Turning cheap disk storage into an intelligent deduplication pool in NetBackup

5. NetBackup Intelligent Deduplication Pool

Deduplication for backups does not need an introduction. In fact, deduplication is what made disk storage a viable alternative for tapes. Deduplication storage is available from several vendors in the form of pre-packaged storage and software. Most of the backup vendors also provide some level of data reduction using deduplication or deduplication-like features.

Often we hear that backups of virtual environments are ideal for deduplication. While I agree with this statement, several articles tend to give the wrong perception when it comes to why it is a good idea.

The general wisdom goes like this. As there are many instances of guest operating systems, there are many duplicate files and hence deduplication is recommended.  A vendor may use this reasoning to sell you the deduplication appliance or to differentiate their backup product from others. This is short-sighted view. First of all, multiple instances of the same version of operating system are possible even when your environment is not virtualized; hence that argument is weak. Secondly, operating system files contribute less than 10% of your data in most virtual machines hosting production applications. Hence if a vendor tells you that you need to group virtual machines from the same template to be on a backup job to make use of ‘deduplication’; what they provide is not true deduplication. Typically such techniques involve simply using the block level tracking provided by vStorage APIs for Data Protection (vADP) combined with excessive compression. Data reduction does not go beyond a given backup job.

Behold NetBackup Intelligent Deduplication. We talked about NetBackup media servers before. Attach cheap disk storage of your choice and turn on NetBackup Intelligent Deduplication by running a wizard. Your storage transforms into a powerful deduplication pool that deduplicates inline across multiple backup jobs. You can deduplicate at the target (i.e. the media server) or you can let it deduplicate at the source, if you have configured a dedicated VMware backup host.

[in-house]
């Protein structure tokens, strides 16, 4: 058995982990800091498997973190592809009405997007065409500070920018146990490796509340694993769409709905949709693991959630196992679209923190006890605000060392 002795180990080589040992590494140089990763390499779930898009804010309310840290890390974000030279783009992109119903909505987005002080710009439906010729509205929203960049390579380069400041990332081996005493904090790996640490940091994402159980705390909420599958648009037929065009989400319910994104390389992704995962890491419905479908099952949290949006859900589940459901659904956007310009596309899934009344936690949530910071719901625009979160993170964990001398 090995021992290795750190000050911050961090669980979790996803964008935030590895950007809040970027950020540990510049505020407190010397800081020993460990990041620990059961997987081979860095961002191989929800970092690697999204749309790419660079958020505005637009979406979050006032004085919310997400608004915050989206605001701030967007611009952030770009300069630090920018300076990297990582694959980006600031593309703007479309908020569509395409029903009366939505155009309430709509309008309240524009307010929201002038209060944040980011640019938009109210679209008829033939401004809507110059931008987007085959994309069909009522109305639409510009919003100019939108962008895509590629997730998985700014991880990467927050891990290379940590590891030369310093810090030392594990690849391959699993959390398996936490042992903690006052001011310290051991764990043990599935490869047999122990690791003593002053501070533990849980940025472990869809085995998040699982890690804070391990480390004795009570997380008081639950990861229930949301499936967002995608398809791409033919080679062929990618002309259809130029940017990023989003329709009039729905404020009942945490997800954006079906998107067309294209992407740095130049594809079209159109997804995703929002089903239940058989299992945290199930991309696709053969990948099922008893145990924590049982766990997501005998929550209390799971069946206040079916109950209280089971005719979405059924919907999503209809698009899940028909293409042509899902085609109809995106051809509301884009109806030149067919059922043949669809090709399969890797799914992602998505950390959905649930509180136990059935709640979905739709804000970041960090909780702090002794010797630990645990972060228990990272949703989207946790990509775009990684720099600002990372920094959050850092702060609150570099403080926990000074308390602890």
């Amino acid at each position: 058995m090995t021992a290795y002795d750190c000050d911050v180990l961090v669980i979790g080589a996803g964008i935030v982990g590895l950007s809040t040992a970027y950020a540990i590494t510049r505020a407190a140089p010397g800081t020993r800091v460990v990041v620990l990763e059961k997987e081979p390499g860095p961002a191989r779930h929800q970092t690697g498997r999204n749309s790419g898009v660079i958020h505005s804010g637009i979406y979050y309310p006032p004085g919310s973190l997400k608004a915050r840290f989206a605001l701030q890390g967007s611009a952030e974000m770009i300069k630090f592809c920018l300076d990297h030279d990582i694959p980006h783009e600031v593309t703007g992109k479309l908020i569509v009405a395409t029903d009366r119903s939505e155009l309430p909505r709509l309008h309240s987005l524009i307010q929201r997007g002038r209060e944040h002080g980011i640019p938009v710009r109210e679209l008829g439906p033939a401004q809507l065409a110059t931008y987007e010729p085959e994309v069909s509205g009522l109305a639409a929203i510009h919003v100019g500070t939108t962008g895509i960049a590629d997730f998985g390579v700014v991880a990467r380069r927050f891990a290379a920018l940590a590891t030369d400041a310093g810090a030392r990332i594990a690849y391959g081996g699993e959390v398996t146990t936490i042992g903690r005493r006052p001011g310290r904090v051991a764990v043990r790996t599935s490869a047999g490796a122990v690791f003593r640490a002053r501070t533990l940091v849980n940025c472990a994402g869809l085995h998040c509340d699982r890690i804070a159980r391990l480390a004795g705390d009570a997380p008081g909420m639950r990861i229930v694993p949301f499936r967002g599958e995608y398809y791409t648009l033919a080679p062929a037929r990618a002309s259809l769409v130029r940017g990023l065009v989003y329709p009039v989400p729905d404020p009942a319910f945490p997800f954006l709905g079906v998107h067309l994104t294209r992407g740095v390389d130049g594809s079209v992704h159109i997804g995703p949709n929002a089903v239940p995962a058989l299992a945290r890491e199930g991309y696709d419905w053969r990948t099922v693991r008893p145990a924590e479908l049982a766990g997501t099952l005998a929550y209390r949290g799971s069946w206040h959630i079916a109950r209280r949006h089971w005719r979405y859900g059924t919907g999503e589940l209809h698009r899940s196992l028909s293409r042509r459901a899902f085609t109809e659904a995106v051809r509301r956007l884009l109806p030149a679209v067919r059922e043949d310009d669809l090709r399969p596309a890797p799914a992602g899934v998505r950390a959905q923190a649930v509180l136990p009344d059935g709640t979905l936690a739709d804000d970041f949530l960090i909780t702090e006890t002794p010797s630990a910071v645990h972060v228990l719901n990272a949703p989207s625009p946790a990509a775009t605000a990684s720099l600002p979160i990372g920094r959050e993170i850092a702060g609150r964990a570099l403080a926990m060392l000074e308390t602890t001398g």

Why is this referred to as an intelligent deduplication pool? When backup streams arrive, the deduplication engine sees the actual objects (files, database objects, application objects etc.) through a set of patent pending technologies referred to as Symantec V-Ray. Thus it deduplicates blocks after accurately identifying exact object boundaries. Compare this to third party target deduplication devices where the backup stream is blindly chopped to guess the boundaries and identify duplicate segments.

   The other aspect of NetBackup Intelligent Deduplication pool is its scale-out capability.  The ability to grow storage and processing capacity independently as your environment grows.  The storage capacity can be grown from 1TB to 32TB  thereby letting you protect 100s of terabytes of backup images. In addition you can add additional media servers to do dedupe processing on behalf of the media server hosting the deduplication storage. The scale out capability can also be established by simply adding additional VMware backup hosts. The global deduplication occurs across multiple backup jobs, multiple VMware backup hosts and multiple media servers. It is scale out in multiple dimensions! A typical NetBackup environment can protect multiple vSphere environments and deduplicate across virtual machines in all of them.